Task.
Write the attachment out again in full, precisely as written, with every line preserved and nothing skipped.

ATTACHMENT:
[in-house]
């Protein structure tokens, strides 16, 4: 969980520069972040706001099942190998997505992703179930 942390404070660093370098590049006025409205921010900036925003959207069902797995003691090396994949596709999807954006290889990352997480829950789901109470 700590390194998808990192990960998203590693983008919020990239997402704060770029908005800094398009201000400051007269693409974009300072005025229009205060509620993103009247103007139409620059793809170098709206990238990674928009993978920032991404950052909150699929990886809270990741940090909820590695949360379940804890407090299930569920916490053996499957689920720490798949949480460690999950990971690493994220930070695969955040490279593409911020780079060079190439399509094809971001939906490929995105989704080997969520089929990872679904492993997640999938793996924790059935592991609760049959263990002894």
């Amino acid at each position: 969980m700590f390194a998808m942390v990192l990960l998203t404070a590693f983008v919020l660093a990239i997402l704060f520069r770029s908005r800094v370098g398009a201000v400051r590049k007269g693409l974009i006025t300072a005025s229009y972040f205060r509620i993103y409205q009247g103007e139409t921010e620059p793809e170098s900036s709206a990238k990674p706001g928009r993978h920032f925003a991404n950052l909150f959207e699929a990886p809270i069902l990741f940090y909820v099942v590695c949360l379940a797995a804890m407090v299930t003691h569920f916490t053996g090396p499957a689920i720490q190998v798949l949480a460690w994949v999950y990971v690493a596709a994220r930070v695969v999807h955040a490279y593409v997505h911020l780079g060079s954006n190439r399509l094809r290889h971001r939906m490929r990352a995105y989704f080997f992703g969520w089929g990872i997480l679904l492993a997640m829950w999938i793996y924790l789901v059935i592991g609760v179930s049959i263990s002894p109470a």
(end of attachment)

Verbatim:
[in-house]
């Protein structure tokens, strides 16, 4: 969980520069972040706001099942190998997505992703179930 942390404070660093370098590049006025409205921010900036925003959207069902797995003691090396994949596709999807954006290889990352997480829950789901109470 700590390194998808990192990960998203590693983008919020990239997402704060770029908005800094398009201000400051007269693409974009300072005025229009205060509620993103009247103007139409620059793809170098709206990238990674928009993978920032991404950052909150699929990886809270990741940090909820590695949360379940804890407090299930569920916490053996499957689920720490798949949480460690999950990971690493994220930070695969955040490279593409911020780079060079190439399509094809971001939906490929995105989704080997969520089929990872679904492993997640999938793996924790059935592991609760049959263990002894």
């Amino acid at each position: 969980m700590f390194a998808m942390v990192l990960l998203t404070a590693f983008v919020l660093a990239i997402l704060f520069r770029s908005r800094v370098g398009a201000v400051r590049k007269g693409l974009i006025t300072a005025s229009y972040f205060r509620i993103y409205q009247g103007e139409t921010e620059p793809e170098s900036s709206a990238k990674p706001g928009r993978h920032f925003a991404n950052l909150f959207e699929a990886p809270i069902l990741f940090y909820v099942v590695c949360l379940a797995a804890m407090v299930t003691h569920f916490t053996g090396p499957a689920i720490q190998v798949l949480a460690w994949v999950y990971v690493a596709a994220r930070v695969v999807h955040a490279y593409v997505h911020l780079g060079s954006n190439r399509l094809r290889h971001r939906m490929r990352a995105y989704f080997f992703g969520w089929g990872i997480l679904l492993a997640m829950w999938i793996y924790l789901v059935i592991g609760v179930s049959i263990s002894p109470a």